Tuesday, 5 January 2016

Looking for Miss Wright of Chorlton in 1928 ............. and hoping for more stories about the Girls’ Friendly Society on St Clements Road

From the 1928 church Bazaar book
I wonder if I will ever find out anything about Miss Wright, President of the Girls’ Friendly Society.

In the November of 1928 she was on the G.F.S. stall along with fourteen other women at the  Church Bazaar.*

And the reason Miss Wright has attracted my attention is that she may be a clue to finding out more about the Chorlton-cum-Hardy Church Institute on St Clements Road.

I fell across the place yesterday and couldn’t resist writing about its history.**

I knew there would be further leads which would help take the story further but sadly so far Miss Wright has proved a blank and I rather think so will most of the names on the list.

A church garden party, date unknown
But I shall continue to search for each of the fifteen and one or two may turn.

The first port of call will be the church magazines for the period and then there is always the chance that the names strike a chord with someone who knew them.

Such are the ways that little bits of our history come back out of the shadows.

And there may just be an outside chance that there will be a reference to their work in the records of the Girls Friendly Society which still exists today.***

It was “was a pioneer youth organisation, founded in England in 1875 and run by women, which still operates in 23 countries. Originally established to protect young working girls, the Society continues to support girls and young women, adapting to the new challenges presented by a changing world.
GFS was officially established on 1st January 1875 by Mary Elizabeth Townsend, an Irish clergyman's daughter married to the wealthy Frederick Townsend.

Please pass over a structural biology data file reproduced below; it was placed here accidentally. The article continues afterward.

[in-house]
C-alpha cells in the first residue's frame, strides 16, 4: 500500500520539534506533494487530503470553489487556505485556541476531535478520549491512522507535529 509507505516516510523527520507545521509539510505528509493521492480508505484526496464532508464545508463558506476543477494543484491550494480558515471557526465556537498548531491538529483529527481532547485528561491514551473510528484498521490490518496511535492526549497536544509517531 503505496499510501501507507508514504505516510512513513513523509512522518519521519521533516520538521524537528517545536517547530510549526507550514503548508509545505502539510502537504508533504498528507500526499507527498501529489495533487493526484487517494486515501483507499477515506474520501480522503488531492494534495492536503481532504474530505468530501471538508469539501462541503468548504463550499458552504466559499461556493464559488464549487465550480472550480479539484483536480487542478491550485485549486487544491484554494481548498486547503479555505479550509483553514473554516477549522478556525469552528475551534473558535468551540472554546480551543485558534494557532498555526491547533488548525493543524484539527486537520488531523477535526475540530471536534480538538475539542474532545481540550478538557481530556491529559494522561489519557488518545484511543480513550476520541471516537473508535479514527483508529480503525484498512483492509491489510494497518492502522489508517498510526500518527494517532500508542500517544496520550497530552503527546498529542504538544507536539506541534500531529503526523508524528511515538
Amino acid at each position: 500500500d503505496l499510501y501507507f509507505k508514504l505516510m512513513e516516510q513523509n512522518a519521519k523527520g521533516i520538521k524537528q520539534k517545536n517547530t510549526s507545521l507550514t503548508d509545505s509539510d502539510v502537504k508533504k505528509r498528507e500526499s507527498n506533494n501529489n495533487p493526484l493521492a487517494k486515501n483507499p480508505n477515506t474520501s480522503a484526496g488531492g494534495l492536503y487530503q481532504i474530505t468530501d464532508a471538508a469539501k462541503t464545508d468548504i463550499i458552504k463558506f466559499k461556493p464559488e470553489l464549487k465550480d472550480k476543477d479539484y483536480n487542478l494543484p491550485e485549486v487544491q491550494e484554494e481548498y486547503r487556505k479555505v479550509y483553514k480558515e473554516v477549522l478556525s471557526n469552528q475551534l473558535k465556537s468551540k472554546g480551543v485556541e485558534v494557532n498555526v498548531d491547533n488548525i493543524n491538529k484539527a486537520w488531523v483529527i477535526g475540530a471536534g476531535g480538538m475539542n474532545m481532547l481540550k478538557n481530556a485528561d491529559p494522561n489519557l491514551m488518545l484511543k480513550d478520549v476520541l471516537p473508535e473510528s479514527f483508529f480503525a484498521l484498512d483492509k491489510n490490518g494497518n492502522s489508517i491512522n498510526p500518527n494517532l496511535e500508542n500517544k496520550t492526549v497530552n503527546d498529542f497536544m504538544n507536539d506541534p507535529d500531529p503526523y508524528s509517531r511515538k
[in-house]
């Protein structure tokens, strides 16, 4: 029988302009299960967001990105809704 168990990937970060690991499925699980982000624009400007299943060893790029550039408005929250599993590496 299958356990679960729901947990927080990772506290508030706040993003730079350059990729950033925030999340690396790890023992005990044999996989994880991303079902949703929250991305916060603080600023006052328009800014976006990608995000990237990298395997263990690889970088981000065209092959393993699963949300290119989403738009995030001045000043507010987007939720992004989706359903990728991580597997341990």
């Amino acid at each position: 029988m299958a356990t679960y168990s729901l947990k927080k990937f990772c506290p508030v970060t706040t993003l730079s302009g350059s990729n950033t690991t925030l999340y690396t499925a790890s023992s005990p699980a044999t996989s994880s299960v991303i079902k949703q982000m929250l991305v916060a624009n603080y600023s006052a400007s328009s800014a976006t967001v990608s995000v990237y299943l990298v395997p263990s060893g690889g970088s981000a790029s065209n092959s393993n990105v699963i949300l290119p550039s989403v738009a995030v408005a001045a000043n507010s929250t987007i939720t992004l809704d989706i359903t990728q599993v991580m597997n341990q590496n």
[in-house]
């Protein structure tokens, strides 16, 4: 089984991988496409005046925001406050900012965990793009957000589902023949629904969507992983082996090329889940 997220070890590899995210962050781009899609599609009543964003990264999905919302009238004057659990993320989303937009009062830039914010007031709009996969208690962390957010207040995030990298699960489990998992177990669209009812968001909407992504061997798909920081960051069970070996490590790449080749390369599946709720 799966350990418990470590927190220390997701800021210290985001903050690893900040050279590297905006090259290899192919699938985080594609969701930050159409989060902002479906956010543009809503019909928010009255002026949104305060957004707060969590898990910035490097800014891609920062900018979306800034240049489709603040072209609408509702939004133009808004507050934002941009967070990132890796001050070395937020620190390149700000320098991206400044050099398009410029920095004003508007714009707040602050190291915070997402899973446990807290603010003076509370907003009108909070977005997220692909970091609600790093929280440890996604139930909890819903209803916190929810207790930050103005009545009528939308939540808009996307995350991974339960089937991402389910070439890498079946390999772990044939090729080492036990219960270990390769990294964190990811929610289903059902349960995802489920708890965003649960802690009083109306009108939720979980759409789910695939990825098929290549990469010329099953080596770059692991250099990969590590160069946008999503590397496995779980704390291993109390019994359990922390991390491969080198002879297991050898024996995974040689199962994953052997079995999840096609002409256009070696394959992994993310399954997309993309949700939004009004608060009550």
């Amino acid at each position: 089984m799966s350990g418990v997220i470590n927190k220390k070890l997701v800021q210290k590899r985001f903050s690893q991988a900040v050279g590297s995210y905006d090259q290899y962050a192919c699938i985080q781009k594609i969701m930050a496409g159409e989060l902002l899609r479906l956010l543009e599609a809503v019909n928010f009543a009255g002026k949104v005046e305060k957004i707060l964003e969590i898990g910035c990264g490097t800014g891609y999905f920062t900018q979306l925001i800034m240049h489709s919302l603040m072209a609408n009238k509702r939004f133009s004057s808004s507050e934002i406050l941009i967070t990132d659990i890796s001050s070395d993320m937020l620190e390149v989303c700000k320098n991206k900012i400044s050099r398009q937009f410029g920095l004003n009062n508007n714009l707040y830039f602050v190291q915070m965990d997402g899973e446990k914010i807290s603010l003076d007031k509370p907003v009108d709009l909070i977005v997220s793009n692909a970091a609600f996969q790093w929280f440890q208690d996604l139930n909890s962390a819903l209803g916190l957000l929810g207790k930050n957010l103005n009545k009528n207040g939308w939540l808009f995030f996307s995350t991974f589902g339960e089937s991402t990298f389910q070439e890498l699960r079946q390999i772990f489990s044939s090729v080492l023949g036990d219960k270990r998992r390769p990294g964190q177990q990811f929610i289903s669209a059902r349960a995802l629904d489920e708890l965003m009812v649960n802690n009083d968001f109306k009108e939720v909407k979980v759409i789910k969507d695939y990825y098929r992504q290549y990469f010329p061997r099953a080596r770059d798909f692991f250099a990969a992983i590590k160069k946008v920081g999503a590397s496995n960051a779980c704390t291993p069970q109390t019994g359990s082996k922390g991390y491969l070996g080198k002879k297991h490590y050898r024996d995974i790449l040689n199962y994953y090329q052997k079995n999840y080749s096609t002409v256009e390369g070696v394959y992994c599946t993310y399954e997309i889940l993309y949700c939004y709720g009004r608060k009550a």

At the same garden party
She was concerned with the fate of many working-class country girls who left home to take up urban employment. 

Cut off from the support of friends and family, Mrs Townsend's idea was for 'lady' Associates to befriend and guide these girls, who would form the Society's Members. Girls could join GFS from the age of 12, but from 1882 those from the age of 8 could become Candidates, preparing for membership.

By 1925, the Society had 66 Homes and Hostels in England and Wales, workers gathered for Conferences, Retreats and Training Weeks and the first Correspondence Training Course was introduced. Camps were organised for younger Members, the Readers' Union introduced a Certificate of English, and the Migration Department assisted hundreds of members with their travels abroad.”

Much of its work was done through the local parishes relying on local facilities as places of the woman to meet

So I rather think it may well prove a useful starting point for clues to our Institute and of course also offers up a fascinating story in itself.

Only hours after I posted yesterday’s story Nina told me how she had attended the Macclesfield GFS “every Monday and cost 1 penny.”

All of which means we may not discover much more about Miss Wright or the activities of the Institute in that house in St Clements but I rather think it has opened up new stories.

And that can’t be bad.

Pictures; GFS and Guides’ Stall from the 1928 St Clements’s Bazaar Hand Book courtesy of Ida Bradshaw,  and pictures of a garden party organised by the church, date unknown

*Girls Friendly Society, http://www.gfsplatform.org.uk/

**Searching for the Girls’ Friendly Society in that big house on St Clements Road in 1911, http://chorltonhistory.blogspot.co.uk/2015/07/searching-for-girls-friendly-society-in.html

**Girls Friendly Society, Our History, http://www.gfsplatform.org.uk/our-history.php

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